How Groups Work
There are a number of theories which inform our understanding of how groups form and work. One of the most influential is that of Bruce Wayne Tuckman (1965) who observed that the development of groups follows a particular sequence of stages – forming, storming, norming and performing. He later added ‘adjourning’ (Tuckman and Jensen 1977).
This is how Tuckman described the stages in the original article:
‘Groups initially concern themselves with orientation accomplished primarily through testing. Such testing serves to identify the boundaries of both interpersonal and task behaviors. Coincident with testing in the interpersonal realm is the establishment of dependency relationships with leaders, other group members, or pre existing standards. It may be said that orientation, testing and dependence constitute the group process of forming.
The second point in the sequence is characterized by conflict and polarization around interpersonal issues, with concomitant emotional responding in the task sphere. These behaviors serve as resistance to group influence and task requirements and may be labeled as storming.
Resistance is overcome in the third stage in which in-group feeling and cohesiveness develop, new standards evolve, and new roles are adopted. In the task realm, intimate, personal opinions are expressed. Thus, we have the stage of norming.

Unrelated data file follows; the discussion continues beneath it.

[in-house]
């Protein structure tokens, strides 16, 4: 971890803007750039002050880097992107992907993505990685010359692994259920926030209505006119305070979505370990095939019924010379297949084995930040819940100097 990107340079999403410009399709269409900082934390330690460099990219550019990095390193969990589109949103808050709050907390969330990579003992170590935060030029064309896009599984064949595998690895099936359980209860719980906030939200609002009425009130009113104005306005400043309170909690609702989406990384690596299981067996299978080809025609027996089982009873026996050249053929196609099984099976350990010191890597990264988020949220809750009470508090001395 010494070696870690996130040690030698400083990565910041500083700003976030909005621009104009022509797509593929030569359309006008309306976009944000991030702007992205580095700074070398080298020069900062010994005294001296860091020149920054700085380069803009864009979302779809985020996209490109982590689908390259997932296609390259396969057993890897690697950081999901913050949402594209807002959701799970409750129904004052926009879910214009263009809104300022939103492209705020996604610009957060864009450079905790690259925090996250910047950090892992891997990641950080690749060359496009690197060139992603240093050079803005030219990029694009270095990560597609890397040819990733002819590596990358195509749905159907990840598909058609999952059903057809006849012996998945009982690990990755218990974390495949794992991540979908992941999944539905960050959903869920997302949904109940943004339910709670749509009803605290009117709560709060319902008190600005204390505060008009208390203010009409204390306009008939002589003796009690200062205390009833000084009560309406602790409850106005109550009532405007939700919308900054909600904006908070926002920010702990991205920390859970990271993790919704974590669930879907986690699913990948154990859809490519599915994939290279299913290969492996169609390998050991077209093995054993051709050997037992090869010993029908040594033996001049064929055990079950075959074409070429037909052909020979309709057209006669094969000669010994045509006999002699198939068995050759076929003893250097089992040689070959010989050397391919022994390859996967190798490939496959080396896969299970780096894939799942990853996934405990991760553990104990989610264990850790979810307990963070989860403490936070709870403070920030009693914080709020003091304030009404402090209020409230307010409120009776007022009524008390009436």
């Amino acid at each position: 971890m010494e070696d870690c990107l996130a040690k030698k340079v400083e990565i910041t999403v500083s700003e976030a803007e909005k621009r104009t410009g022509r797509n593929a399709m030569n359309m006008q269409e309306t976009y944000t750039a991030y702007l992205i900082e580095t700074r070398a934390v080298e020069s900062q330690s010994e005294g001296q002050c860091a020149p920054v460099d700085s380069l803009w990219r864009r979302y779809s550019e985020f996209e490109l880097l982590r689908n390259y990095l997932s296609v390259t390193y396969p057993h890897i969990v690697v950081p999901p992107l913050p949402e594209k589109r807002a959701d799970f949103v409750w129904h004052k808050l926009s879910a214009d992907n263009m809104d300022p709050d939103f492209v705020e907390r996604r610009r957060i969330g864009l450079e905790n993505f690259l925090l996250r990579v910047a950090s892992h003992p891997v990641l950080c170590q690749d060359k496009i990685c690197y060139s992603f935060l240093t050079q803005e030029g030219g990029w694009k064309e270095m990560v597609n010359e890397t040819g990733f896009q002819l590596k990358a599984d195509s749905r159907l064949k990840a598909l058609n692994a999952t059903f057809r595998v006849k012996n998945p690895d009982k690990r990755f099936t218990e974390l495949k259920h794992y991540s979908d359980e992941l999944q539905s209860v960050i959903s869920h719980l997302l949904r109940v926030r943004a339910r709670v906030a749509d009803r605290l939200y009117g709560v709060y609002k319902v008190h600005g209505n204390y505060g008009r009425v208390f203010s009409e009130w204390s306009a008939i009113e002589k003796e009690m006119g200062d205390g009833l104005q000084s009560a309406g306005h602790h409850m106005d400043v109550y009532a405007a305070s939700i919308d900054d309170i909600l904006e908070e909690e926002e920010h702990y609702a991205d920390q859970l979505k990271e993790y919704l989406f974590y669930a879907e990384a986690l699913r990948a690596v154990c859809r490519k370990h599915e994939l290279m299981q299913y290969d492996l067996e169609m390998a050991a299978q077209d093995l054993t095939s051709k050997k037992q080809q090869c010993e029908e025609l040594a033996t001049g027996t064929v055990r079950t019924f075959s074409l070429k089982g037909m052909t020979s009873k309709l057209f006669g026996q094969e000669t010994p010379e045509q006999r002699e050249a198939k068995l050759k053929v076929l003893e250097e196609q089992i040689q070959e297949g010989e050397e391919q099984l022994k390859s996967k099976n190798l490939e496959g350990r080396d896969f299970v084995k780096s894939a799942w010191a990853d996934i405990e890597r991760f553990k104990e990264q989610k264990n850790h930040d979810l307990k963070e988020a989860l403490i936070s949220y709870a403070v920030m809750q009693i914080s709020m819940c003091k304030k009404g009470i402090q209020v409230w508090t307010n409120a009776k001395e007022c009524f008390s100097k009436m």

Finally, the group attains the fourth and final stage in which interpersonal structure becomes the tool of task activities. Roles become flexible and functional, and group energy is channeled into the task. Structural issues have been resolved, and structure can now become supportive of task performance. This stage can be labeled as performing.’
(Tuckman 1965 - page 78 in the 2001 reprint)
All groups have or develop a structure and that can be less easy to see in smaller groups. The structure of a group affects and is affected by the differences between the group members, the relationships established, the group task and setting. The structure emerges from the group and this happens more slowly in online groups. Members will adopt roles, including that of leader. Meredith Belbin’s (1993) team role theory, although devised in relation to working teams, can be useful in seeing how group members relate to the group and the task. Belbin identifies the roles which make up an effective team; this framework can help a facilitator to see the value which each group member can bring to the group, particularly when it is not immediately obvious that their contributions are helpful. The essential point of this theory is that an effective team is one which comprises members who occupy different roles. So be tolerant of the ‘plant’ who throws in challenging ideas and of the ‘finisher’ who worries about the detail and can’t seem to see the bigger picture.
Do beware of placing too much emphasis on any one explanation of how a group operates – it comprises individuals who are not always reducible to ‘type’. A group also quickly becomes a living organism; while theory is helpful to us in understanding what is happening, we need to take a broad brush approach to our analysis as there are many different ways of approaching the understanding of a group.